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Thursday, August 5, 2010

Why the Moral Hazard Argument Fails

Ok, this post should be more accurately titled, several reasons why the moral hazard argument fails.  So the progenitor of this post is a July planetmoney podcast about the financial reform act.  I'm not going to rehash the podcast.  Listen to it yourself.  One of the contributors stated the argument for moral hazard.  Namely, if bad behavior isn't punished, bad behavior will continue unabated, and in fact, worsen to the point of systemic failure.  In the case of finance, this argument was applied most recently to Lehman Brothers during the financial crisis.  Hank Paulsen was worried that if the government bailed out Lehman, than it would send the message to the markets, no worries no foul, go ahead and invest poorly and mismanage your companies, because you've got a money back guarantee.  And of course, Paulsen let Lehman collapse, and the market dropped a thousand points overnight.  That in itself is an argument against moral hazard, but that's not where I'm going with this.

Here's the point.  The fear of moral hazard shows a fundamental lack of understanding about human motivations.  Humans not only repeatedly act against their own best interest, they are effected by both short term and long term interests in unpredictable ways.  Economists are particularly guilty of this, and this is why behavioral economics is becoming a big field.  So to draw a coralary here, the argument for capital punishment has always been:  It's a deterrent to the most heinous of crimes.  Well, dozens of studies over the years have proven that to be false.  There is no deterrent factor to the practice of capital punishment.  Likewise, the notion of certain corporate death ("CCD"), provides no fear for companies, or investors to change their habits. 

Why is that?  Companies aren't people.  Even the smallest company isn't a person.  While people may act to prevent their own death, there is no consistent rationality to demonstrate even that fact.  But even if you assume it's truth--and I don't--the fact is that companies never act like people.  The larger you are, the less of an identity you have.  AIG, for example, is composed of hundreds of small companies that were eaten by the larger fish, who kept three quarters of the staff, dumped the rest, claimed the assets for the parent's balance sheet and wrote off the liabilities as a restructuring charge.  Hundreds of different entities, all moving about on their own recognizance.  All loosely controlled by corporate management.  But even that doesn't hold true because, though company loyalty is a nice thing for managers, even managers routinely betray their company's best interests for temporarl payoffs that may or may not exist.  The runaway derivatives trading of the last decade is ample proof for that.  No one knew that George Bush, a Republican president, was going to issue the largest bank bailout in American history, the only reason the bailout was assumed was because we all knew deep down that letting everyone fail who deserved it would have been total death for the country, for the world.  Simply put, the argument for Moral Hazard relies on so many baseless assumptions that the only rational way to prove it would be to rely on statistical data, of which there isn't enough to come up with even a biased sample.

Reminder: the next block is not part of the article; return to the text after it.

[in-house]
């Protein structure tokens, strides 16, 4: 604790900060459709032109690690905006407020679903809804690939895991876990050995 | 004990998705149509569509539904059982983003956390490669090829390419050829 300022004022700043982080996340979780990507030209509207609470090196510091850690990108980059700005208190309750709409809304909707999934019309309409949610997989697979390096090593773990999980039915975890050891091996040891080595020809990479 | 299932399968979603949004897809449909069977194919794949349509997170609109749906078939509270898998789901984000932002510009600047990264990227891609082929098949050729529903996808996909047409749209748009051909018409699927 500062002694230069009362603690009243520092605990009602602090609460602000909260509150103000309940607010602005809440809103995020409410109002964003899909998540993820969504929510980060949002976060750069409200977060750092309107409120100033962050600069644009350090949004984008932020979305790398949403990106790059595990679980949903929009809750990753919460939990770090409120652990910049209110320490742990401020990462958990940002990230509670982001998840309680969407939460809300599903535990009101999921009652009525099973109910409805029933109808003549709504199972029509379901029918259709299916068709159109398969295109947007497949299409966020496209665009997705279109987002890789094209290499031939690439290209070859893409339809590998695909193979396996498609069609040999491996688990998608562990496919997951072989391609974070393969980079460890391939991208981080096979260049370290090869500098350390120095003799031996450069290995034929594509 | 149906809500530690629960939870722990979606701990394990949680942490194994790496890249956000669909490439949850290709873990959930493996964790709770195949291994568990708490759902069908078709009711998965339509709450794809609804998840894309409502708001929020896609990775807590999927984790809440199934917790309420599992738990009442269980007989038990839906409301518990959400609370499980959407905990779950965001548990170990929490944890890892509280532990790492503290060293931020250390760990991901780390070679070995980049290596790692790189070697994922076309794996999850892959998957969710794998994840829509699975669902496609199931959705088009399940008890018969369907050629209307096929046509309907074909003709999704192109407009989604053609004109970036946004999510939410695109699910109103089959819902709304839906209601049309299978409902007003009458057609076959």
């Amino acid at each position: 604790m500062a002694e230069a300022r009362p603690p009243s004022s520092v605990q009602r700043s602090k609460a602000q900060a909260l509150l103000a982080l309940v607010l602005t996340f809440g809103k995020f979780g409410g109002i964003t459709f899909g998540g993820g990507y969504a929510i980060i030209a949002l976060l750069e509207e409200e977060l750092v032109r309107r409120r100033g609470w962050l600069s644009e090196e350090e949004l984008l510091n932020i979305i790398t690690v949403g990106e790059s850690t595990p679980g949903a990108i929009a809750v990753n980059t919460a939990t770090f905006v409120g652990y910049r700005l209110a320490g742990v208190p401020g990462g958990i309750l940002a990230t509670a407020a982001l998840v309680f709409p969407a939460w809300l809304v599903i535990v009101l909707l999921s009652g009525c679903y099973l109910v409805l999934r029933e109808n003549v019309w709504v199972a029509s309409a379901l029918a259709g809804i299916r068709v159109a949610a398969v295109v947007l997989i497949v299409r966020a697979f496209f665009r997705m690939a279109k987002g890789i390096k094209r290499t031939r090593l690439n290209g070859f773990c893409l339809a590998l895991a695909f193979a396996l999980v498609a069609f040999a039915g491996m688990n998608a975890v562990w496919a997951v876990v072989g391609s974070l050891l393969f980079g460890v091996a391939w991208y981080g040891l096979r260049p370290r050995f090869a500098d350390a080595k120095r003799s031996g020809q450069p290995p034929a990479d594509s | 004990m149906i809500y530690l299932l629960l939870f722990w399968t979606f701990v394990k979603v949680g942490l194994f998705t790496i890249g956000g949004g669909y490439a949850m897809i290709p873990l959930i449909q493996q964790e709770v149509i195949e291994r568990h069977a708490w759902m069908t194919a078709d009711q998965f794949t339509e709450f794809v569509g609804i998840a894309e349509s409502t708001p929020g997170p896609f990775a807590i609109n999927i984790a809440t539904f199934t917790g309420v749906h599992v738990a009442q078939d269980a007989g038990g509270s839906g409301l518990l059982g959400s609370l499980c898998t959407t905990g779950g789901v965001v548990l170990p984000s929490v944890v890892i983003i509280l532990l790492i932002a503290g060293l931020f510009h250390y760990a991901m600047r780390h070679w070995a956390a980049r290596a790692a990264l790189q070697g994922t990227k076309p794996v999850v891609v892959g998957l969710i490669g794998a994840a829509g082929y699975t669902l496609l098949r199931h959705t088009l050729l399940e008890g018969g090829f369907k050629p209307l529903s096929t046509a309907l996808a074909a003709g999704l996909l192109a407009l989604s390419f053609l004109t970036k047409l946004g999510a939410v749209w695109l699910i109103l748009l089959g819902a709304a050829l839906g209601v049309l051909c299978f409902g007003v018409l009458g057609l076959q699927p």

But even this isn't exactly the topic I wanted to rave about.  The guys at Planetmoney believe that if you guarantee companies, and risk moral hazard, you risk destabilizing the markets in an exceedingly critical way.  This would be true, if it were a risk.  I don't think it is, unpredictable risks aside.  And don't talk to me about Black Swans, because the financial crisis wasn't unpredictable.  Everyone and their blind, three legged hamster knew it was coming.

Listen: If I buy, again let's use everyone's favorite bully boy, AIG stock, I'm not buying it on the premise that the money is safe, but that I expect to make money on the return.  This is critical to my point.  The safest possible investment you can make, is in treasury stocks, so this can't be a matter of mere safety.  We're talking about returns.  So when I buy AIG stock, it might be nice to know it's backed by the government, but I'm buying it because I think it's undervalued and that it will reap a decent profit in terms of dividend, and in terms of rising stock price.  And that means, that I have to know something about AIG.  The Planetmoney men were concerned that the destablization would occur because the values would become essentially meaningless.  While that is a valid fear for entirely different reasons, like short-selling, I don't think there's any real fear of that for the overall market for stocks.  You have to know something about the company, you have to be making and upgrading your assessments of your positions.  And you have to do it fairly often.  And that means people making valuations--people struggling to name the price of an asset.  And that's what the market is--a place where prices are named and called.  To wit, a government backstop on corporate assets doesn't have the catastrophic effect on markets that media fear mongers would have us believe. 

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